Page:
COVID-19 Update: December 2020
The ICC have updated their Covid-19 guidance for people with FOP after a meeting of the members in early December.
The following guidance also explains about the Covid-19 vaccine and how it is not considered safe at this time for people who have FOP.
These guidelines are written with an international viewpoint. It is advised that the current NHS guidance for the UK is also taken into consideration, especially in light of the new strain of Covid-19 which is believed to spread more quickly.
For patients, families and carers, please find below the Covid guidelines from the International Clinical Council for FOP, updated 22nd July 2020
Read the updated ICC Guidelines here.
The Coronavirus (COVID-19) pandemic continues to pose a significant risk to the population worldwide particularly with the ongoing surge of cases. The ICC recommends that people living with FOP to continue to follow strict precautionary measures to prevent infection from SARSCoV-2, the virus that causes the COVID-19 illness.
The ICC is providing this update to the prior statement of July 9, 2020. People living with FOP are at high risk of severe illness with COVID-19.
What is COVID-19?
COVID-19 is a new type of coronavirus that can affect your lungs and airways. The most common symptoms of COVID-19 are fever, dry cough and tiredness. Some patients may have shortness of breath, aches and pains, loss of taste and smell, nasal congestion, runny nose, sore throat or diarrhea. In some, the disease can be severe and life threatening. TThe best way to prevent illness is to avoid being exposed to this virus.
The key recommendations are changing rapidly and are country specific:
Please follow the advice of your local health authority for patients in the high risk group (similar to immunocompromised).
Preventing the spread of SARS-CoV-2 (the virus that causes COVID-19) is critical.
New! At this time, COVID vaccines are not recommended for patients with FOP due to the lack of safety and efficacy data. No COVID vaccines to date have been tested in children.
New! Although vaccines are now becoming available, there are still many unknowns: the vaccines have not been tested in children, it is unknown if the vaccines will be safe or effective in patients with FOP, it is unknown if the current vaccines work when given subcutaneously, and availability of a vaccine will be limited. If a patient with FOP decides to take a COVID vaccine, please contact your FOP physician for guidance.
New! Family members should get a COVID vaccine when it is available to them.
New! Even if someone gets the vaccine, it is still important to follow the standard precautions with masks, hand washing, and physical distancing measures.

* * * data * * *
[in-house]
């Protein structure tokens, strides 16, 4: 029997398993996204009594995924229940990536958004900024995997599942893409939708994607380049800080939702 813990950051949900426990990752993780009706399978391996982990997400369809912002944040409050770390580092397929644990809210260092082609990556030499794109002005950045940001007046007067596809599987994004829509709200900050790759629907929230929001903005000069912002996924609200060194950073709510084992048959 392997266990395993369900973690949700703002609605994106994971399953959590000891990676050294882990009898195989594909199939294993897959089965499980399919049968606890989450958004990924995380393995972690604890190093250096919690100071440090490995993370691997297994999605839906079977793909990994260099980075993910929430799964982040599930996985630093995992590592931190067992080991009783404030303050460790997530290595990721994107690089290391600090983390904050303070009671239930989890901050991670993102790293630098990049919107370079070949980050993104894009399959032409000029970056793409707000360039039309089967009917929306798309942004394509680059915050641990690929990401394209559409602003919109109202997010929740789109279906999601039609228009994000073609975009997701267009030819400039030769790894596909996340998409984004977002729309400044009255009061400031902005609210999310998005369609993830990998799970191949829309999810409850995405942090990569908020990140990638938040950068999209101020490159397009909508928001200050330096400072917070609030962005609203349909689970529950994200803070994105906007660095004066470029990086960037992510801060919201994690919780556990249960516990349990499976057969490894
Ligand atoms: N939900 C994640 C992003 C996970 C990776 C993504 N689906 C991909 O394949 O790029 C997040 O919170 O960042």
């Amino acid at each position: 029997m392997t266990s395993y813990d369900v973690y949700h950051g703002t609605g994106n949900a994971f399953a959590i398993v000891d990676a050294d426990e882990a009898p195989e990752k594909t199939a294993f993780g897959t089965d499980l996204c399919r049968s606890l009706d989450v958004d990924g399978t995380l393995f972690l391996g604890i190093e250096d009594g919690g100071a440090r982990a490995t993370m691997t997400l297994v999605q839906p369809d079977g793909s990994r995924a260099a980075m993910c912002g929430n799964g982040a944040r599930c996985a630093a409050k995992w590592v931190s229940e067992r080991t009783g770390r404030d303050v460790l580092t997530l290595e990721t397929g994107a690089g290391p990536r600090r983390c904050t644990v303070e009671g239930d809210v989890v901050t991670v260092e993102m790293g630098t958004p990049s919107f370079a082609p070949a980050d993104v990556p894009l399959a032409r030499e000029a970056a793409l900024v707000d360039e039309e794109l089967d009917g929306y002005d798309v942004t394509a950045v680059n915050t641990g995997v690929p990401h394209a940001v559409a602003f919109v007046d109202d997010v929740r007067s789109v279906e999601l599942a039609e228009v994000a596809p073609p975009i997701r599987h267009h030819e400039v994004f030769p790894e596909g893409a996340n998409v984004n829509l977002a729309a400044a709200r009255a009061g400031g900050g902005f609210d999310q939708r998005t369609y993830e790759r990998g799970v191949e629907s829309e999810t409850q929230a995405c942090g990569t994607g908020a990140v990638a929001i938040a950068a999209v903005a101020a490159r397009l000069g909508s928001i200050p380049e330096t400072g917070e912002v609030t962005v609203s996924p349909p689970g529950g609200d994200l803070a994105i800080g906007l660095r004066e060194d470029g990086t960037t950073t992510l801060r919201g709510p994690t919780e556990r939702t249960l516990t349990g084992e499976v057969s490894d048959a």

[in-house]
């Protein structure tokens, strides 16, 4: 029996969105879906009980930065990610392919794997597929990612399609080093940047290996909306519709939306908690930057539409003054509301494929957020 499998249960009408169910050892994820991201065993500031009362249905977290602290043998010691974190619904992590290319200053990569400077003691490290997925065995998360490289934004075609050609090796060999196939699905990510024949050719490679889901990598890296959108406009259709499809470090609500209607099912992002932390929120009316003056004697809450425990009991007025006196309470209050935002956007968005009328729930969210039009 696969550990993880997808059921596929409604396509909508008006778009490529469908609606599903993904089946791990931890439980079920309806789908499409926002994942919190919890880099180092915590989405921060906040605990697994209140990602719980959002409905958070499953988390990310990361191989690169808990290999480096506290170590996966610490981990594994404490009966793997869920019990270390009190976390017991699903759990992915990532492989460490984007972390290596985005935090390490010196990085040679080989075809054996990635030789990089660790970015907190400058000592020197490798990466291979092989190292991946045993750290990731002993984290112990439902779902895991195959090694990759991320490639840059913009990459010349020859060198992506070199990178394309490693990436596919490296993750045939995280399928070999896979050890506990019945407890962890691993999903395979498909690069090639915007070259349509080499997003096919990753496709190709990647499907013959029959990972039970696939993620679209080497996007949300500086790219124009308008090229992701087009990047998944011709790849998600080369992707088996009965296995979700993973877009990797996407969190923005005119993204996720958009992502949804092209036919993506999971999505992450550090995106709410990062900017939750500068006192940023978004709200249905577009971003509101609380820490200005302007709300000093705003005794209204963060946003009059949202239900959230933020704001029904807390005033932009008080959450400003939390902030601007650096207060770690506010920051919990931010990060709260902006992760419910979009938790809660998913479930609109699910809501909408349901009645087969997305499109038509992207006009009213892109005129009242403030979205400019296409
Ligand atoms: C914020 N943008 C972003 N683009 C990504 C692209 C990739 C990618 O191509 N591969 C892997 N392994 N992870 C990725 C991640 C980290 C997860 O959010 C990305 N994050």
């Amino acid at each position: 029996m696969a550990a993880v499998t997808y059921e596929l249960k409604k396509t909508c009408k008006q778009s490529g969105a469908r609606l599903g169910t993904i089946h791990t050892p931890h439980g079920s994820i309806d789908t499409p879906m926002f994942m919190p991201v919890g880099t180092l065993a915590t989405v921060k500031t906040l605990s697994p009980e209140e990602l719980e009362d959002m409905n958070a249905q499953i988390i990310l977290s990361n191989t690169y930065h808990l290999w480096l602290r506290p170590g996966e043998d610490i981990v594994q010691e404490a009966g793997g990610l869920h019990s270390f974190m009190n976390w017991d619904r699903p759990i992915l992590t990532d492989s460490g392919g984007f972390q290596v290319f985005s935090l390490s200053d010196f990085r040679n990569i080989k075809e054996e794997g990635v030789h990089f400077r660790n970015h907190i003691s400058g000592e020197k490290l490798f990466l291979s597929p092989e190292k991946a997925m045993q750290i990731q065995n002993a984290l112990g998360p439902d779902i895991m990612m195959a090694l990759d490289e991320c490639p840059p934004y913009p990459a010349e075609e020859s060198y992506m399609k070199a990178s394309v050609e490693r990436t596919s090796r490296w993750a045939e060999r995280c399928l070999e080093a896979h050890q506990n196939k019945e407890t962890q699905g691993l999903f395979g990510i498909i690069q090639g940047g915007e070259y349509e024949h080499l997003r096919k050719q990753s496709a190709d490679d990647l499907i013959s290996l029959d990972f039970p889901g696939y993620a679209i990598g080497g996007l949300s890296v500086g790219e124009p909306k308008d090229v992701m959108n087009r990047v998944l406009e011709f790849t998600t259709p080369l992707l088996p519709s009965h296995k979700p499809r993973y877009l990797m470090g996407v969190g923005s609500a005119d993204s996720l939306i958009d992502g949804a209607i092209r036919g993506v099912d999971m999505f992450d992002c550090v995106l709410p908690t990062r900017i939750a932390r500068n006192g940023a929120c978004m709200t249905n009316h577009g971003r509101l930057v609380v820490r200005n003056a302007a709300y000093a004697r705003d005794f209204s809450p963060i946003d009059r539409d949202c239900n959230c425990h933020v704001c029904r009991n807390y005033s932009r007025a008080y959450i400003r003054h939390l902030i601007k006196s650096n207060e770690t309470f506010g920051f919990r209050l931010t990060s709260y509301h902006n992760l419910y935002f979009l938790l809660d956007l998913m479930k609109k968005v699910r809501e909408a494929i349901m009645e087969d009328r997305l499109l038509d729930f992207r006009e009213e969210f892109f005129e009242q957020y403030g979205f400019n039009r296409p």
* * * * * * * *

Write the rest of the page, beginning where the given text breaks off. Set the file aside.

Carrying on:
New! Patients with FOP and everyone around them should follow the standard precautions by adhering to masks, hand washing/sanitizing, and physical distancing measures, regardless of whether they have had a vaccine or not.
- NHS England
- World Health Organization (WHO) information
- Centers for Disease Control (CDC) information
SARS-CoV-2 is a new type of coronavirus that can cause the COVID-19 disease. COVID-19 can affect your lungs and airways. The most common symptoms of COVID-19 are fever, dry
cough and tiredness. Some patients may have shortness of breath, aches and pains, loss of taste and smell, nasal congestion, runny nose, sore throat or diarrhea. In some, the disease can
be severe and life threatening. The best way to prevent illness is to avoid exposure to this virus.
New! How does the development of a vaccine change things?
Recent developments of a vaccine provide long term hope. However, the impact of the vaccine on the pandemic will take quite some time to manifest. Many types of vaccines
are being tested and so this is a rapidly changing field.
- Vaccines to date have not been tested in children or with subcutaneous delivery.
- Some of the vaccines (Moderna, Pfizer) use mRNA injected into skeletal muscle to induce immunity. These vaccines were developed for injection into skeletal muscle (intramuscular/IM delivery) to work. It is unknown if subcutaneous injection will provide immunity or what level of immunity.
- Other vaccines including those from China use different methods to induce immunity. The Sinovac and Sinopharm vaccines are inactivated virus vaccines. The Johnson & Johnson vaccine uses an adenovirus-based system to express components of SARSCoV-2 to induce immunity. Whether these will be safe for patients with FOP, or can be used subcutaneously in patients with FOP, remains unknown.
- The duration of immunity conferred by the vaccines is unknown.
- At this time, the ICC does not recommend vaccination for children due to the lack of safety and efficacy data.
- The ICC does not recommend intramuscular vaccination for patients with FOP, as this route is high risk to induce significant flare-up activity.
- The ICC currently recommends holding off on subcutaneous injection of COVID vaccines because of the lack of safety or efficacy data. However, the risks and potential benefits should be considered carefully with your physician. If you do decide to get the COVID vaccine, contact your FOP physician for guidance.
- The ICC recommends that FOP family members and caregivers get vaccinated for COVID-19 if safely available for them.
- Vaccinations can take 4+ weeks to show any efficacy, so there is no protection immediately after vaccination. In addition, vaccines do not confer absolute immunity to the SARS-CoV-2 virus, and may not have activity against all forms of the SARS-CoV-2 virus. Anyone who receives a vaccine should still continue with masking, hand hygiene, and physical distancing.
This information is rapidly evolving. Please discuss with your local care providers regarding benefits and risk of any locally approved vaccines.
It’s very important to maintain social distancing and wearing a mask when around members outside your household.
Additional updates will be shared as new information becomes available.
How is SARS-CoV-2 spread?
People can catch the SARS-CoV-2 virus from others who have the virus. SARS-CoV-2 is highly contagious. The disease can spread from person to person through small droplets from the nose or mouth which are spread when a person infected with SARSCoV-2 (even if asymptomatic) coughs, sneezes, or is talking. Data also suggest that the virus can be air-borne. Transmission is highest in indoor settings.